I was feeling pretty passionate about this idea and my art just a few weeks ago, and now that the rush is over, I’m left wondering what all the fuss was about. The thing about negativity and expressing your feelings is… at one point, when does it become just another problem? Where’s the line between catharsis and useless ruminating? Adding text to the landscapes certainly made them less precious, but in the end, it didn’t advance me along my path. Ultimately, I think it might have been just a temporary diversion (possibly influenced by the Prednisone I’m taking for my RA flare – and this wouldn’t be the first time Prednisone led me astray, either!). I’m looking at these images now the way someone might survey their property after a violent storm has passed: I acknowledge that there was no stopping it, and I just hope that there’s no significant, long-term damage.
Warning: some of these images contain adult language.
Wouldn’t it be wonderful if people could hear the positivity of this message instead of hearing only the rejection? Surely, respecting yourself enough to set clear boundaries (especially after getting burned) should be something to celebrate? I suppose it all depends on who is doing the boundary-setting in the first place…
They say that when you’re feeling stressed, going for a walk is one of the simplest and best things you can do for your mental health. The trouble is: despite my best efforts, I can never totally forget why I’m out in nature in the first place. And worse yet: I know that the moment I get back into the office, the circus will start up all over again. That’s Life, right?
I’ve also been thinking about how women are under added pressure to disguise their negative emotions in an office environment. Ok, if I’m completely honest, I am ALWAYS thinking about how women are perceived in an office environment (what can I say? I work in a male-dominated industry). How many of us have spoken up for or against something at work and then immediately wondered if we sounded “nice” or “non-confrontational” enough? That’s a lot of emotional care-taking of others in an already stressful situation!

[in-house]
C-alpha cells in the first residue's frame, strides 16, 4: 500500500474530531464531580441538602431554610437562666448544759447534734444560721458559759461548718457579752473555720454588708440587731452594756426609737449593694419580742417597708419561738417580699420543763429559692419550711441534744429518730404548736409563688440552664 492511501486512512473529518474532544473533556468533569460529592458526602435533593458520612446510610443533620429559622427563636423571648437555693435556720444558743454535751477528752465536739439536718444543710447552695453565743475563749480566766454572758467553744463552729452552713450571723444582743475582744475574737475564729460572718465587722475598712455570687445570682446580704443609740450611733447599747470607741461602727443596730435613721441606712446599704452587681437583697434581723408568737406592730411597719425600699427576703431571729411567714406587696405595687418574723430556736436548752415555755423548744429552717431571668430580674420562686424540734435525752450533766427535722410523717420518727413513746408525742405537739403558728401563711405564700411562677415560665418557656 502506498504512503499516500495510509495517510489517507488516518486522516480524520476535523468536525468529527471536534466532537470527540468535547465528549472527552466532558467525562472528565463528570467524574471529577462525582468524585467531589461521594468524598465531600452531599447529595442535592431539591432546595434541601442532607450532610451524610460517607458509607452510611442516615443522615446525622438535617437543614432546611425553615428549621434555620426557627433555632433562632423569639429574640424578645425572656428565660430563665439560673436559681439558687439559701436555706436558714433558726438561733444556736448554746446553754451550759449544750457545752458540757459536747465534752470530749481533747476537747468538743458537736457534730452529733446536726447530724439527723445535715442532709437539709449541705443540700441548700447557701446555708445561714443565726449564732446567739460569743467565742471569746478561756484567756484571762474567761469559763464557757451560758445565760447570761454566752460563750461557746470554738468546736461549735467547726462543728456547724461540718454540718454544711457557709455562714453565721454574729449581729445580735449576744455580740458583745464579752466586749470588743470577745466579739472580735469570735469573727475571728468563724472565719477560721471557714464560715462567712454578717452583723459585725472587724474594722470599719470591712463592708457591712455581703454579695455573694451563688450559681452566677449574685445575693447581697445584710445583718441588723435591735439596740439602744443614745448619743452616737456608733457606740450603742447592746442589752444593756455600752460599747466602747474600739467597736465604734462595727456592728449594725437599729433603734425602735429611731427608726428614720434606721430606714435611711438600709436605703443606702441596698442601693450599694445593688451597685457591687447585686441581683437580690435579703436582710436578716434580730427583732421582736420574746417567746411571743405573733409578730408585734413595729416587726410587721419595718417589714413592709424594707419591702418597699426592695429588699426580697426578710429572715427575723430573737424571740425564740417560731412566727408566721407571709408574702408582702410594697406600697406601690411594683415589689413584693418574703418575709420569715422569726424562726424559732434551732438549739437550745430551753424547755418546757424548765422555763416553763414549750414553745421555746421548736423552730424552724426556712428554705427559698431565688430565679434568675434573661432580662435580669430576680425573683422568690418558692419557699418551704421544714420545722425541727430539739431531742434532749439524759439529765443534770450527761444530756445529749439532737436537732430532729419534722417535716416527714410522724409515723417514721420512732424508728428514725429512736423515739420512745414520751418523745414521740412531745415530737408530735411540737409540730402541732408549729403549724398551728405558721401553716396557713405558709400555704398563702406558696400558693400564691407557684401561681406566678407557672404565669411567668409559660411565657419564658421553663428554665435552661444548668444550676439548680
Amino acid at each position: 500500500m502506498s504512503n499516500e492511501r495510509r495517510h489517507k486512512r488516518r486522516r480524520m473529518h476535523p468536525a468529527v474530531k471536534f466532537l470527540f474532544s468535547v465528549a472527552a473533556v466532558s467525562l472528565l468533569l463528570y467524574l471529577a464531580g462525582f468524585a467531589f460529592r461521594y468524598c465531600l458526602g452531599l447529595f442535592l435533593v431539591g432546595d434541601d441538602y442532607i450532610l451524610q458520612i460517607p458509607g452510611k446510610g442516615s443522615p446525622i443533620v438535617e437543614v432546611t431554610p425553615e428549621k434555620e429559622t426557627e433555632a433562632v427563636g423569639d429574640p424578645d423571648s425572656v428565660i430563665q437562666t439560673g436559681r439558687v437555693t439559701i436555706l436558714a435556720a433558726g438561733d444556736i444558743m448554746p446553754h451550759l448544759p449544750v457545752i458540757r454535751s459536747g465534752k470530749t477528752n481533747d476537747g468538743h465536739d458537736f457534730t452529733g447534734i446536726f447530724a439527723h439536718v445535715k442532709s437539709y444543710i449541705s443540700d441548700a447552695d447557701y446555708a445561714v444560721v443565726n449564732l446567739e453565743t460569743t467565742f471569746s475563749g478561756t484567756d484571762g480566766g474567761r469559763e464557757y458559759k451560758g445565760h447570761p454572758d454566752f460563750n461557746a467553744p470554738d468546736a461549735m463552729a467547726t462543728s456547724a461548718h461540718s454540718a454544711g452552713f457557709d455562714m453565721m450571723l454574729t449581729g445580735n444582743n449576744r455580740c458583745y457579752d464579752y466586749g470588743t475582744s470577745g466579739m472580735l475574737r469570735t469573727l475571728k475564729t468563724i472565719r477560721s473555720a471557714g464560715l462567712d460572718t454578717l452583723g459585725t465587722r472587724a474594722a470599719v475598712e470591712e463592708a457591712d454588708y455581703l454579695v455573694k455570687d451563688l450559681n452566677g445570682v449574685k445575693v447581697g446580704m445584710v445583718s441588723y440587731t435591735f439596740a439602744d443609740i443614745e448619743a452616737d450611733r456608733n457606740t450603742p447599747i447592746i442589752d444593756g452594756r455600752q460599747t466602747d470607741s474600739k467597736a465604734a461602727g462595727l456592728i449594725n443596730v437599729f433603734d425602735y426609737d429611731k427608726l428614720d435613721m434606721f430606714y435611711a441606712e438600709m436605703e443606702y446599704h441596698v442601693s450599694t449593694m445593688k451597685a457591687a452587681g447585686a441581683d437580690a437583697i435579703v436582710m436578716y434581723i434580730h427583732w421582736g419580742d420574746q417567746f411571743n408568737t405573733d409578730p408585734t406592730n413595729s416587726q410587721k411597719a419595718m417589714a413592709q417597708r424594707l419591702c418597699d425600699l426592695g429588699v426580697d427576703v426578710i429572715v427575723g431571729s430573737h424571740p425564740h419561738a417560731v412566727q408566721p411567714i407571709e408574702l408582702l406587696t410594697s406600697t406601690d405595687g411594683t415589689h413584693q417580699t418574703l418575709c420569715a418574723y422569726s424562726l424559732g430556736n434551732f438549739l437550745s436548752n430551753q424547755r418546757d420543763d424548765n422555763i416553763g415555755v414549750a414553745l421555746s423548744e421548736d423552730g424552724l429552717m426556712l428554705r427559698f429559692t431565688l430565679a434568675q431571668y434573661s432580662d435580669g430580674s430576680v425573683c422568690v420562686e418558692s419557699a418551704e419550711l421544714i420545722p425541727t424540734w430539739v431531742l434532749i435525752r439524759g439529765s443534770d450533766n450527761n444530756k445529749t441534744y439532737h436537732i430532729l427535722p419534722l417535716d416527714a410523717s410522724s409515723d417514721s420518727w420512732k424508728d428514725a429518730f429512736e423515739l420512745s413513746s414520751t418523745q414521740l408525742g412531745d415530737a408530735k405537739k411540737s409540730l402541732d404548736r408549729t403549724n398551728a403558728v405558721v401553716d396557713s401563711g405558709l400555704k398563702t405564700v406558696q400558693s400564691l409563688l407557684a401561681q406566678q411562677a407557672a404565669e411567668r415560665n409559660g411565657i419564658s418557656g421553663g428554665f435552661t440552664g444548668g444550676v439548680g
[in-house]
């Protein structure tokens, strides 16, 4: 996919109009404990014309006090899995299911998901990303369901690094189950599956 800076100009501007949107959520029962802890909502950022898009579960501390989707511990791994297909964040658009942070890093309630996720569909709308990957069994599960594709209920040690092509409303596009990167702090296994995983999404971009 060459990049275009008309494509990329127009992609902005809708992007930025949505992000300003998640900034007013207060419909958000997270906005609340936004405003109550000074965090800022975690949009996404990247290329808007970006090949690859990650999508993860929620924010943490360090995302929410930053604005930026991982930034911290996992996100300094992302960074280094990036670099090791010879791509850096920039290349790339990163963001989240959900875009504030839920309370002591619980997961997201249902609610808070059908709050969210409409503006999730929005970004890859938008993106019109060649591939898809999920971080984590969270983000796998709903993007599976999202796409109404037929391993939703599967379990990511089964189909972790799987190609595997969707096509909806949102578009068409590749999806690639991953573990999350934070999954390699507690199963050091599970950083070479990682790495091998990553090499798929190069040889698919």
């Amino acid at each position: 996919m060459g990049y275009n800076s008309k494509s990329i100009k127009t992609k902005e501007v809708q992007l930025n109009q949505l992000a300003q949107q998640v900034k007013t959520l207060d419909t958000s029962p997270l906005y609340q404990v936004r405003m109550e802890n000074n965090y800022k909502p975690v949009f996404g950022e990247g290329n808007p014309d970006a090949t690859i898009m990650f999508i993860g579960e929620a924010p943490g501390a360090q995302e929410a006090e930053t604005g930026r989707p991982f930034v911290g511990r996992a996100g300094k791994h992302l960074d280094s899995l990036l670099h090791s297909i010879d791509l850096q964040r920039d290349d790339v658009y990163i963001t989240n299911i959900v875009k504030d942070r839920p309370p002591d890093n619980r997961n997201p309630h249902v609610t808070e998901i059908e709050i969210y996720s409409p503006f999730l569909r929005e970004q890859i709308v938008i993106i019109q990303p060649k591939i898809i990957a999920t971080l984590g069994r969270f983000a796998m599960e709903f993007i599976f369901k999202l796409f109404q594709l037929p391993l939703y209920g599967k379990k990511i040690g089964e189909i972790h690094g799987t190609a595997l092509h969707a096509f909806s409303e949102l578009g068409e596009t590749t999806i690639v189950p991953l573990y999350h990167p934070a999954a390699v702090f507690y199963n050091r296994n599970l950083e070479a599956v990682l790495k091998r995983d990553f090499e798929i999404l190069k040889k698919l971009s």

And suddenly, I just wanted to be totally honest: at this moment, I am very stressed, and no amount of greenery will solve my problems. So this week-end, I took some of my landscape paintings and slapped ambivalent or downright negative text right on top of them. As I said last time, even though I’m proud of these paintings, I also find them kind of boring and not representative of me as an artist. I’m not saying that I’ve arrived at my creative destination – it’s just that I feel like I can’t make room for the artist I want to become until I clear out some clutter, if that makes sense. To do that, I had to take these sacred cows and make them a lot less precious.
I’ve added text to about 7 images in all, and I cannot believe how “alive” they look to me now! Whereas before they were just sleepy landscapes, now there is a palpable tension between the peaceful scenery and the jarring, in-your-face negativity of the text. Warning: for some of them, the language I use is pretty adult. I’ll post those next time, and they will be visible under the cut only.
This is by far the most “conceptual” I’ve ever been in my art, and a real departure for me. I have to admit that I had great fun doing it! Globally, I feel that this is more of a “circuit-breaker” and a safe, cheeky way to vent rather than a new direction, but you never know, right? Only time will tell…
Ever get the feeling you’re overthinking a project?
I know exactly how I want to paint the figure, and then I thought “Hang on. I tend to treat the background as an afterthought, but this time, I really want to be sure I choose the RIGHT colour scheme”. So I cracked open Photoshop, and next thing I know, I have too many variations to choose from.
My husband likes #6, but for me, it’s a toss-up between #4 and #8. At least… I think? 😉